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NSW Sole Trader Pitched at Client - Legal Claims?

Discussion in 'Commercial Law Forum' started by MachineHead, 21 August 2017.

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  1. MachineHead

    MachineHead Member

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    Hello all,

    I am a sole trader, often doing freelance work for businesses in the creative field.

    Recently one such business, whom I have freelanced for in the past, has sent me a ‘Notice of Intent’ (from their work email address) on ground of the following event:

    - The operator of business invited me to a meeting with a potential client (P.C.) (i.e. someone who was looking for the kind of services this business offers and was investigating the options).

    - I attended said meeting, voluntarily and unpaid, along with the P.C. and the business operator. It was here I learnt of the P.C.’s desire for the services and their budget.

    - Shortly thereafter, I formulated a pitch which fit within the budget and arranged another meeting. This time, between P.C. and myself alone. P.C. liked the pitch and has since decided to contract my business for the project.

    - After pitching I have called the business owner and explained what I did, so he was aware.

    The notice of intent, arriving the weekend after said call, outlines these events and then includes:

    “MachineHead used private information attained from the closed-door meeting to quote for the job as a third party, which was not represented at the meeting.

    Business therefore Reserve's the Right to claim any damages should 1. the reputation or good-will of Business suffer in any way from the events that transpired or 2. any company that MachineHead represents generates any revenue due to privileged information received at the closed door meeting with P.C.”

    Business owner claims that ‘after seeking legal advice I've found [MachineHead’s actions are] also illegal’.

    There is no existing contract between Business and myself.

    So yes, I poached a potential client. But does this claim have any legs? What might be a way to settle this situation with minimum resources spent?

    Thank you for any input provided.
     
  2. Rob Legat - SBPL

    LawTap Verified Lawyer

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    What was the basis for you to be invited to the meeting with the potential client in the first place?
     
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  3. MachineHead

    MachineHead Member

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    The business owner invited me because I had freelanced in a key role for him in the past. It is reasonable to say the purpose of the business owner inviting me was to help in convincing the client to contract his business for the job.

    What impact does that have on the situation?
     
  4. Rob Legat - SBPL

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    So, the business owner had no contractual relationship with you, knew you had provided previous work for the client, and apparently invited you to convince the client to engage him for work. There's something missing here. Why would you agree to do this unless there was something in it for you? And were you aware that that was the basis for you going to the meeting?
     
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  5. MachineHead

    MachineHead Member

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    Sorry, it seems my description was somewhat unclear.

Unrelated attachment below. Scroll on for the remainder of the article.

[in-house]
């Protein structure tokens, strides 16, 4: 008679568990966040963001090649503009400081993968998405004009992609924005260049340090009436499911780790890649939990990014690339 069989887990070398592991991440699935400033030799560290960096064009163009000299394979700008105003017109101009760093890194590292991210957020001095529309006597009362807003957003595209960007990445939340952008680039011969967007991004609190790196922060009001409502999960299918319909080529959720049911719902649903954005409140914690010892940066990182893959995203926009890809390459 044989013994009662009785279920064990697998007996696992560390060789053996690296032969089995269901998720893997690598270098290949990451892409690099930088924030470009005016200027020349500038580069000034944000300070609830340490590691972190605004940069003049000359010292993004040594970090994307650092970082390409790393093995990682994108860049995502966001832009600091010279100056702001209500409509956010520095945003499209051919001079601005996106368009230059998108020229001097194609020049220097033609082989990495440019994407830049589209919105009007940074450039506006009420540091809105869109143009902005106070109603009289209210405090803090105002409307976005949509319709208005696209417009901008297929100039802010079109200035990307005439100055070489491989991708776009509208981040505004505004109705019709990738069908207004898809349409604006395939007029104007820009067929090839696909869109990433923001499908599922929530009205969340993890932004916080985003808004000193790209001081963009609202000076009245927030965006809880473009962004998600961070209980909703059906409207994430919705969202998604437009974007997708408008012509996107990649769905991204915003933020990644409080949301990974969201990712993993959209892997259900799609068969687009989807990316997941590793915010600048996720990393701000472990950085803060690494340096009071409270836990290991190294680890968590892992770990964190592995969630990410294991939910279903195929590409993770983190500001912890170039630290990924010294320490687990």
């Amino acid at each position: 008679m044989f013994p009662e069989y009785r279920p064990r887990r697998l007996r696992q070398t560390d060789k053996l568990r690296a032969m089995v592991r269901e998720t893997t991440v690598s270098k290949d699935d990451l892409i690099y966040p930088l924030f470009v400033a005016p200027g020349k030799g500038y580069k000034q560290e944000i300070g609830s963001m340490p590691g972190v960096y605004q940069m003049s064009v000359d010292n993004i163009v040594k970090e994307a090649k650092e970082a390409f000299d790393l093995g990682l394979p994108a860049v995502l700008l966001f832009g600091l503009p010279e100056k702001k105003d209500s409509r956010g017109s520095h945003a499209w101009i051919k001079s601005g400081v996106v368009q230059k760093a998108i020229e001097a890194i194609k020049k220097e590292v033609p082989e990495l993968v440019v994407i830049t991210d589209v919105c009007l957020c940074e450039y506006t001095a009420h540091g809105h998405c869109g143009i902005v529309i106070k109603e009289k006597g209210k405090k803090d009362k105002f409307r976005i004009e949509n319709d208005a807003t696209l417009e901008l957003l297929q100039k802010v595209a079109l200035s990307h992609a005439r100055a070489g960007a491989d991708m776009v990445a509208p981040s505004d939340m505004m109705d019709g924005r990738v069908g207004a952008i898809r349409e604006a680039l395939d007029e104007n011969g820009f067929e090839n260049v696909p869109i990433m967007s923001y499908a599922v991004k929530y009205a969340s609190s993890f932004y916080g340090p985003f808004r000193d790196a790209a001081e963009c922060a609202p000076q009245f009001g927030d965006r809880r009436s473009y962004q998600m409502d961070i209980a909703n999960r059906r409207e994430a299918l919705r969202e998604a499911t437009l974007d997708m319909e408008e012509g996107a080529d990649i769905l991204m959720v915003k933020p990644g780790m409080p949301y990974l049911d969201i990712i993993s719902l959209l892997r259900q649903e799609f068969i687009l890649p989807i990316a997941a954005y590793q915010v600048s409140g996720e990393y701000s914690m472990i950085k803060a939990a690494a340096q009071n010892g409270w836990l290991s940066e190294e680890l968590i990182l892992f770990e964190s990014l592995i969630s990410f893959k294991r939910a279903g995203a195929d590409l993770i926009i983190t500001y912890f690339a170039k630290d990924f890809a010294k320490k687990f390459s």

Yes - business owner A has no contractual relationship with me.

    No - I have not provided work for the potential client. Rather to Business A that invited me to the meeting.

    Yes - I believe Business owner A's intention of having me attend was to lend credibility to Business A (I have played a central role on past projects with Business A).

    The reasons attended the meeting were that if the client hired Business A I would have likely been brought on as subcontractor on the project (because of my history with Business A, in the value I have added to past clients). I attended the meeting as a sole trader who had freelanced to Business A in the past.

    If it matters; the IP in the pitch is my own.

    Does that make more sense?

    Thanks,
     
  6. Rob Legat - SBPL

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    Without further information, my point of view would be:
    - His fault for not having any form of confidentiality or restriction of engagement agreement. However, check your previous engagements when doing work for him.
    - If you've pursued the client for work, especially on the same/similar basis as what the business expected to provide, it could be considered unethical. And someone with more experience in IP/employment might be able to steer you in the right direction as to whether there's any potential liability for you.
    - If the client sought your services, particularly where there was not agreement between you and the business, it's only a slight ethical dilemma as to whether or not you accept the work.
     
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  7. MachineHead

    MachineHead Member

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    Thank you for this Rob. I am grateful for the information you've provided.
    Will look into the things you've mentioned.
     
  8. Rod

    Rod Well-Known Member

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    I tend to agree with Rob. The Potential Client (PC) was foolish to trust you.

    Keep in mind the PC may claim the agreement is an oral agreement made over the phone and if it goes to court then it comes down to who the judge believes. Acting unethically is a strike against you but not conclusive evidence by itself.
     
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